Facebook plans worry me. They worry me a lot, and every day they make me think that Mark Zuckerberg’s social network has completely lost the north, and that the concept of privacy that they handle has little or nothing to do with what we can consider reasonable. And I have already said it many times, I have nothing against the social network per se, I am not moved by a personal animosity far from it, but it is that with not a few of their actions and intentions, they demonstrate a little more that their hunger for personal data knows no end.
And it is that, according to we can read on BuzzFeedNews, Facebook is considering facial recognition for its next augmented reality glasses, one more element of his plans for the hardware market. And what is the only thing that could prevent it? The laws that ensure, precisely, the protection of privacy. Laws that, with a bit of luck, will serve as a safeguard to prevent Facebook’s plans in this regard from becoming a reality, and that anyone with this device can identify the people they come across on the street. Street.
During a scheduled company-wide meeting, Andrew Bosworth, Facebook’s vice president of augmented and virtual reality, told employees that the company is evaluating whether or not it has the legal capacity to offer facial recognition in the augmented reality gagas that, according to some information, will hit the market later this year. Nothing has been decided, he said, noting that current state laws may make it impossible for Facebook to offer people the ability to search for other people based on images of their faces.
When assessing Facebook’s plans in this regard, we cannot forget that the social network has one of the largest repositories on the Internet of photos associated with names and service user accounts. An images that, combined with artificial intelligence, allowed the company to develop in 2014 DeepFace, the system that has been used regularly since 2015 to identify the people who appear in the photographs uploaded by users to the social network. A technology that, we can easily deduce, would be transferred to the glasses that Facebook is designing in collaboration with Ray-Ban.
While Bosworth claimed to understand the privacy concerns about facial recognition, this did not deter him being criticized with laws that prohibit private companies from collecting and storing biometric data such as facial scans without people’s consent. Laws that, according to him, in some cases are more than a decade old and that, in his opinion, have become obsolete, and have no application in the current technological context.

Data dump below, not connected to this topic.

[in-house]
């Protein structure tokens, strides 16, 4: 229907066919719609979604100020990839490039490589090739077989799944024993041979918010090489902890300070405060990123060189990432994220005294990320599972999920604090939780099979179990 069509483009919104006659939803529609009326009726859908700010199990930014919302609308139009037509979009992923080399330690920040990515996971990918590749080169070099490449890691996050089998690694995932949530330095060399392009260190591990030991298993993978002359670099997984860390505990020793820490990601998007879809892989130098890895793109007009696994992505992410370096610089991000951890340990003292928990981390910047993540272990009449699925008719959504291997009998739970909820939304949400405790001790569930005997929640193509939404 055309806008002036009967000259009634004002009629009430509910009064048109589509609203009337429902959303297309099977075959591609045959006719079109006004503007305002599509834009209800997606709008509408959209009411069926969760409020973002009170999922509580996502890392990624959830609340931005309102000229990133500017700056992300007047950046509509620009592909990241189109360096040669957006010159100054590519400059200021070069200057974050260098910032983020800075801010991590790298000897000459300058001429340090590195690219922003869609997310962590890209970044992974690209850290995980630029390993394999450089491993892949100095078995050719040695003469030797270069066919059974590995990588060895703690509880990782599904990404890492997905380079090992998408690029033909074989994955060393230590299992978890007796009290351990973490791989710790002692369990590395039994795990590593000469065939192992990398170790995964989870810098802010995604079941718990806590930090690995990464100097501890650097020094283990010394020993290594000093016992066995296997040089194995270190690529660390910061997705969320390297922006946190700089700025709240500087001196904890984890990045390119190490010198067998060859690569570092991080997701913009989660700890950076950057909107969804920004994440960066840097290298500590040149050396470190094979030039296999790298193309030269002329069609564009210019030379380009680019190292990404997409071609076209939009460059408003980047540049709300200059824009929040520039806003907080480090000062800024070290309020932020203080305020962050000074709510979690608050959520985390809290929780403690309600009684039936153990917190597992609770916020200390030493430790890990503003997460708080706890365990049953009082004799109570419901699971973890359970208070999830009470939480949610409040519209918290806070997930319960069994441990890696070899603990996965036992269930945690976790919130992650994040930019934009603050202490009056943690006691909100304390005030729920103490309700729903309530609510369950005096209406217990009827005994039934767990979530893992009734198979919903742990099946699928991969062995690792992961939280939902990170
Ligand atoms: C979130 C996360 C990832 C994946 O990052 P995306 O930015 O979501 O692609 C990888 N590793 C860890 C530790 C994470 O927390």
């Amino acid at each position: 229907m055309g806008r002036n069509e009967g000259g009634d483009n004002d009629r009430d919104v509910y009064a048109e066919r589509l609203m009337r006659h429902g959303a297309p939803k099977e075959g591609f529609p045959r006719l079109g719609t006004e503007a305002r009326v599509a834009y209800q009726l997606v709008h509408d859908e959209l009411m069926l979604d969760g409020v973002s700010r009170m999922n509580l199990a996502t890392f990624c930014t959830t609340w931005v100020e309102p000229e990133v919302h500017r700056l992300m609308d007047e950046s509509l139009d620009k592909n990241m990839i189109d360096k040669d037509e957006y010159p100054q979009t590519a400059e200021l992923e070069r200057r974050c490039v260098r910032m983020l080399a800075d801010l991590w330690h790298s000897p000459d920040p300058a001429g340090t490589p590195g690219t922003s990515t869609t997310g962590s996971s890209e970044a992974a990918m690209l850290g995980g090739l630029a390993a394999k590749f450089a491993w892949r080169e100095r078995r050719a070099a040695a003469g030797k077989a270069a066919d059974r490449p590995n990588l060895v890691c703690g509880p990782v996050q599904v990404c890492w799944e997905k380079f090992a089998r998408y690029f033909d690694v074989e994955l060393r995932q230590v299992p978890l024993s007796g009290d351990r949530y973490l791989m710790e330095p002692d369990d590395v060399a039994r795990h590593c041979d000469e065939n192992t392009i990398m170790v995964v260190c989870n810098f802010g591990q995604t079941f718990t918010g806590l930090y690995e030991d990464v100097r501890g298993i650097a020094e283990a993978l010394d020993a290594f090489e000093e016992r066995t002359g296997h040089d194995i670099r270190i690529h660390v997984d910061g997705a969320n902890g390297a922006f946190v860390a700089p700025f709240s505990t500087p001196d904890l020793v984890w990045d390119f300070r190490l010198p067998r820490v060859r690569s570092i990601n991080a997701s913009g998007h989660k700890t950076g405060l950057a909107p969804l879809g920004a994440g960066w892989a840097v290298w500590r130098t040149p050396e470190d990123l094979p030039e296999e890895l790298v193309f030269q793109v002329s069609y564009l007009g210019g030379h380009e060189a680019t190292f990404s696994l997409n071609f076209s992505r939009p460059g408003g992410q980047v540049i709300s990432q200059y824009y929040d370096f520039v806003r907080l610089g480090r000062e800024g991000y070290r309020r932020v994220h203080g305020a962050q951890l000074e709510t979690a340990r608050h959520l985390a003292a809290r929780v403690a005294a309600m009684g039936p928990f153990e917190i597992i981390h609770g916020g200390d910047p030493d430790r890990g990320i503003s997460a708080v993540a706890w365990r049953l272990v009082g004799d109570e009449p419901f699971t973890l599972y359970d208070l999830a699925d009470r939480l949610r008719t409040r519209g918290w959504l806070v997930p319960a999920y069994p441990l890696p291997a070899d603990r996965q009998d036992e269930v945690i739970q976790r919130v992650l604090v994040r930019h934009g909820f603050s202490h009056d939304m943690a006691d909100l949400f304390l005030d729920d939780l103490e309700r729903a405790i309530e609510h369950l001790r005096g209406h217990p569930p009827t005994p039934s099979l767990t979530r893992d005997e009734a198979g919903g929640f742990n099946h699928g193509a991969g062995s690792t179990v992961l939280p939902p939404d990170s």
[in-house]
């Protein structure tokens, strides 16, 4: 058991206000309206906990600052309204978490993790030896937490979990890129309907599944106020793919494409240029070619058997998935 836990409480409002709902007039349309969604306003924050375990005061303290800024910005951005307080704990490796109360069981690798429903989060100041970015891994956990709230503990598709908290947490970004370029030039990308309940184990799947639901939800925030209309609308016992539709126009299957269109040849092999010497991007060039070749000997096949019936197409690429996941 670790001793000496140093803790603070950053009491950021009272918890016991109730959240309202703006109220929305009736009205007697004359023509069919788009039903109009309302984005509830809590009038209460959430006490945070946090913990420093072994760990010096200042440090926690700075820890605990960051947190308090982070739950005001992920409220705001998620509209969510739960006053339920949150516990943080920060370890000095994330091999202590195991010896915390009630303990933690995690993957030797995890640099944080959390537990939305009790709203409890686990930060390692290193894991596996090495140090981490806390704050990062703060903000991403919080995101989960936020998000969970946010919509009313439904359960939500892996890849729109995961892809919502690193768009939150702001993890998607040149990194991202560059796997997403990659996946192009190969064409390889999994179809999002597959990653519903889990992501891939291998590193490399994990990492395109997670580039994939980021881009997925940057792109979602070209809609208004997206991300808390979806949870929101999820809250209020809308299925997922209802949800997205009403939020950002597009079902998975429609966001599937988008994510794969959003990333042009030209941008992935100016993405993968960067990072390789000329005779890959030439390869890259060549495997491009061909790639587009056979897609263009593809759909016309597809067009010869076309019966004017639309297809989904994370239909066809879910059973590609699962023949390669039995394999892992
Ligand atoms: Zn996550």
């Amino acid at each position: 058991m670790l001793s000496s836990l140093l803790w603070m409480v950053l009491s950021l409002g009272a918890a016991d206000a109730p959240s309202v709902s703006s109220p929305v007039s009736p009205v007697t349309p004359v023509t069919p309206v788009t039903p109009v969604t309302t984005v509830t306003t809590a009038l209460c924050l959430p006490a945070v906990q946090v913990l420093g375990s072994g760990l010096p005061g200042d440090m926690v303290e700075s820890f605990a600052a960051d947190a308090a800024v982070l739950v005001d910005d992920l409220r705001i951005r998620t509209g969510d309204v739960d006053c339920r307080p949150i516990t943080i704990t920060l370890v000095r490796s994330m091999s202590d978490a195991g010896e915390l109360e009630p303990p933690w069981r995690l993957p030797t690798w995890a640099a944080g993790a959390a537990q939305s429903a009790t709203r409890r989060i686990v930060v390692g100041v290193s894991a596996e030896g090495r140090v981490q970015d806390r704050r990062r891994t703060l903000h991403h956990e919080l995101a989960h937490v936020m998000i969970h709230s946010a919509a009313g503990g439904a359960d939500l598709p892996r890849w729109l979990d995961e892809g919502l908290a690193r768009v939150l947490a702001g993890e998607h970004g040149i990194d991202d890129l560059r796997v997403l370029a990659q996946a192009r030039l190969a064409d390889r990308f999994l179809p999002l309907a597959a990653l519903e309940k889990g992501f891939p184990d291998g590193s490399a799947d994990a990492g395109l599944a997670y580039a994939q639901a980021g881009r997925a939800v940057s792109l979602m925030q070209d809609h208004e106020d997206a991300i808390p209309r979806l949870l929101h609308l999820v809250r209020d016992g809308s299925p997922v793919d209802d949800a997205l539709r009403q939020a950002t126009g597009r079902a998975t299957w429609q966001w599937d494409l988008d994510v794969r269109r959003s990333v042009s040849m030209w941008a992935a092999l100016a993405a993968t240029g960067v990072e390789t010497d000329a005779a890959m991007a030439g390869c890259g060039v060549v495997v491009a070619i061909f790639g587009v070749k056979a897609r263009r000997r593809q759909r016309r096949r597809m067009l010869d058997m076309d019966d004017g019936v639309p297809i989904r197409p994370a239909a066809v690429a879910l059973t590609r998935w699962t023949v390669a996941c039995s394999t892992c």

Facebook: augmented reality, reduced privacy
The Facebook manager’s argument indicates that facial recognition as a tool in augmented reality glasses can be of great help for people with visual impairment, in addition to acting as an antidote for bad memory, by reminding us of the names of the people with whom we are interacting at a certain moment, if we do not remember them at that moment. «Missed opportunities«, Qualifies it.
In his conversation with employees, Bosworth stated on several occasions to be aware of the importance of preserving privacy, and insisted that Facebook’s approach to this model should be respectful of it. In addition, he raised it as a debate that should take place over the next few months, in which to weigh pros, cons, and the hypothetical models that allow marrying the potential uses of this technology with respect for privacy. Something that, at least a priori, seems incredibly complex.
I hate to say this because, I repeat, I do not speak with acrimony, but Facebook has made many, too many headlines over the years in which, whether for one reason or another, the privacy of its users has been exposed. From trying to buy bank details of its users to exposing their data due to security flaws, anyone who knows the history of Facebook knows that privacy is not, far from it, among its virtues. Rather, it is his eternal unfinished business.
Thus, to think that glasses designed by Facebook and connected to Facebook can recognize people in public and private spaces, that is, we can be geopositioned a thousand times even if we do not use the social network app on our devices and, Above all, we don’t want to be geopositioned, I find it scary, and cI trust that no legal framework throughout the world allows the deployment of such a technology. In part, because I may not want to be recognized by everyone, and in another part, because I do not want Facebook to know where I am without my consent.
Source: MuyComputer by www.muycomputer.com.
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